Why Men Need Women Suffrage Analysis

2223 Words 9 Pages
“Optimism is the faith that leads to achievement. Nothing can be done without hope and confidence” Helen Keller, author, humanitarian, and lecturer once said. Many Americans may be unaware on the true impact she left on the women’s rights movement. Keller pursued life as an avid activist promoting, humanitarian beliefs, education, and women’s suffrage. Keller published an essay, “Why Men Need Woman Suffrage” in 1913. She targets men as her main audience hoping to broaden their minds to realize the importance women have in society. Tying back to the meaning of the first quote, without optimism or faith no progress can ever be achieved. Therefore, the History 51 class goes in-depth on this “optimism and faith” all women had to accomplish to fight …show more content…
Transitioning out of agriculture into developing a growth in urbanization. May factories were established creating the beginning of wage labor. With all these new factories, many positions were open and filled by women. However, women were subjected to very low pay and poor working conditions. The Triangle Factory proves a vital example of the true cruelties women were prone to by men. Clara Lemlich, a Triangle Factory worker, wrote a testimonial, “Life in the Shop”. She explains how “the bosses in the shops are hardly what you would call educated men, and the girls to them are part of the machines they are running. They yell at the girls and they "call them down" even worse than I imagine the Negro slaves were in the South”8. Women and young girls were treated as animals and taken advantage of in the workplace. More and more women were joining the work-force making the men to women employment ratio 1 out of 5. As women experience the working life, they at some point reach the “glass ceiling”. This term describes the point when a person can no longer gain a higher position because of an uncontrollable factor such as sex. When more women hit this ceiling, the creations of strikes and unions come into play. Strikes and unions help give women agency with their pay and working conditions by demanding improvements or else would quit work. The growing solidarity between women allowed social activism to gain a …show more content…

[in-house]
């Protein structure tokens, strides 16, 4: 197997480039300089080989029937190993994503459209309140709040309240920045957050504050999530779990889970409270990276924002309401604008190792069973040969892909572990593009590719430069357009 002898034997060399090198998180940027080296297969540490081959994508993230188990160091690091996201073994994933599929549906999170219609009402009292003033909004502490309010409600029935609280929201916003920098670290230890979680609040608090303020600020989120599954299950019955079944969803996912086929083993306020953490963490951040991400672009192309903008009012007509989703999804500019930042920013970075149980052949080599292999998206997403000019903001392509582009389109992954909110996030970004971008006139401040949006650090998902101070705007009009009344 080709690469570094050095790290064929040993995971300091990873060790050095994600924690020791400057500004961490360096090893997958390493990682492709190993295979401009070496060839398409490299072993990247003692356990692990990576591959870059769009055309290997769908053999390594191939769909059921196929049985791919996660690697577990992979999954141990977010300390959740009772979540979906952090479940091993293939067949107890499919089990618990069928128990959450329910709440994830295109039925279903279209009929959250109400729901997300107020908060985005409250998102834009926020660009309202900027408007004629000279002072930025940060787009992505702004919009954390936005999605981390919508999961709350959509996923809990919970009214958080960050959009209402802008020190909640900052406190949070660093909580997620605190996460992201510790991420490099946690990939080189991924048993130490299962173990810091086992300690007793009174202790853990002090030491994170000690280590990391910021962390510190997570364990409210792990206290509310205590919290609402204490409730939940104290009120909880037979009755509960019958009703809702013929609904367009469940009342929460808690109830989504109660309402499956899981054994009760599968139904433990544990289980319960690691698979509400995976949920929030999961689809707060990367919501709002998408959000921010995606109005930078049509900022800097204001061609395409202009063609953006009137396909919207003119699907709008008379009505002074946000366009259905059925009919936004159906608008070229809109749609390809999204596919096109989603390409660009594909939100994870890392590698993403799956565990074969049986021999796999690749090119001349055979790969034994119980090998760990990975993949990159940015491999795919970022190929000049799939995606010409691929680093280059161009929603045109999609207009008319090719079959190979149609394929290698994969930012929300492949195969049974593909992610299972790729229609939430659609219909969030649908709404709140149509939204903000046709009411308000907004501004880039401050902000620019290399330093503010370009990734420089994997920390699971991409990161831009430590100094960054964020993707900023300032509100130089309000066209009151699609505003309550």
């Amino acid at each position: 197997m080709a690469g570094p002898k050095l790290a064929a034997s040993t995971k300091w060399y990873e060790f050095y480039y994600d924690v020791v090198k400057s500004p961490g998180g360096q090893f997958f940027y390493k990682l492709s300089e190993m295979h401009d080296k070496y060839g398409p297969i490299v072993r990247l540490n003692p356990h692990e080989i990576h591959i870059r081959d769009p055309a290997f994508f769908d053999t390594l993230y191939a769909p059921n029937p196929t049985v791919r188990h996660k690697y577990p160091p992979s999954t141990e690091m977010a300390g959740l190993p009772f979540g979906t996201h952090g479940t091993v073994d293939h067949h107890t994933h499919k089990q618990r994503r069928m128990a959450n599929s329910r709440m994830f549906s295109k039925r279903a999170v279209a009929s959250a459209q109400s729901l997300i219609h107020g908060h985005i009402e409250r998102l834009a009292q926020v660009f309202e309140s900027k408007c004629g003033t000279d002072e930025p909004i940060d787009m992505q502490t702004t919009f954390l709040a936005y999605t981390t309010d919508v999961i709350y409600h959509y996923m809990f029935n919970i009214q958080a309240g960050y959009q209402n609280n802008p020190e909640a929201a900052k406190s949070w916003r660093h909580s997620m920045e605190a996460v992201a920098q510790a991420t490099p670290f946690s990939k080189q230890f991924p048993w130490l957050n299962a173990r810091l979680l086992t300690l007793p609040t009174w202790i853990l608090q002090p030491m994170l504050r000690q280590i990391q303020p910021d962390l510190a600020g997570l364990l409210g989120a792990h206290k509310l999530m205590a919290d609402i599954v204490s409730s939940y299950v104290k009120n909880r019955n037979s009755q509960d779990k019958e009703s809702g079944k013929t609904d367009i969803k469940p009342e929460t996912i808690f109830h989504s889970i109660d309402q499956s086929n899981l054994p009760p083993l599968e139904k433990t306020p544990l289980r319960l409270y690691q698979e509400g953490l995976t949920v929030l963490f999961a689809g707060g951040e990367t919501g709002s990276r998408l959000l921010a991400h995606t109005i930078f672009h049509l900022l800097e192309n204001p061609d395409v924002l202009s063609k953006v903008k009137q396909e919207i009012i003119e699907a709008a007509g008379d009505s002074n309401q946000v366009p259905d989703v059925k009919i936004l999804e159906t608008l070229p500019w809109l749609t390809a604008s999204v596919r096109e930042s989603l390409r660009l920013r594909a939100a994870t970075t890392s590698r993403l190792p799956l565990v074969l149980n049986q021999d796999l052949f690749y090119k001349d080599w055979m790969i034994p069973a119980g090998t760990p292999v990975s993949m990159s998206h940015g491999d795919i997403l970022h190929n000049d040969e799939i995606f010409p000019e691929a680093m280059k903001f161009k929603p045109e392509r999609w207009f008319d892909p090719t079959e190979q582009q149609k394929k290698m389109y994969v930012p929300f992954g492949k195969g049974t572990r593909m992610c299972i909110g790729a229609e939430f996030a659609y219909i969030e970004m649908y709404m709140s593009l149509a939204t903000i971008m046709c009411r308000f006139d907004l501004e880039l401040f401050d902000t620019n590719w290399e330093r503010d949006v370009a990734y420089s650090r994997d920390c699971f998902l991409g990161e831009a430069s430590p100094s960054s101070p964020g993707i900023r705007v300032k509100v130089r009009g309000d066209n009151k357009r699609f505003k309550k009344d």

After being heavily involved with the war by providing aid by being nurses and cooks, many women demanded more representation within society. The suffrage movement was finally won on August 18th 1920, creating a major step for women’s equality. Also, starting in the 1920s, groups of women called Flappers were popping up in major cities. These women were described as, “brash for wearing excessive makeup, drinking, treating sex in a casual manner, smoking, driving automobiles, and otherwise flouting social and sexual norms” (wiki). Young women rebelled against conservative norms by dressing in clothing that publicly expressed their sexuality. Society, “thought flappers were risky and inappropriate but they gave the world our modern-day style”3. This turning point in history prompted future women’s equality movements. More women were intrigued by the sense of individualism and new freedom. The true fight for birth control and abortion rights started in the 1960s and eventually legalized in 1973 as the result of the Roe v Wade case. 1964 proved to be a big year by, “Title VII prohibits employment discrimination based on race, color, religion, sex and national origin”9 . This allowed women to have equal opportunities attaining jobs without discrimination based on sex. Established in 1966, the National Organization for Women (NOW), continues to contribute to society today. “NOW seeks to end sexual discrimination,

Related Documents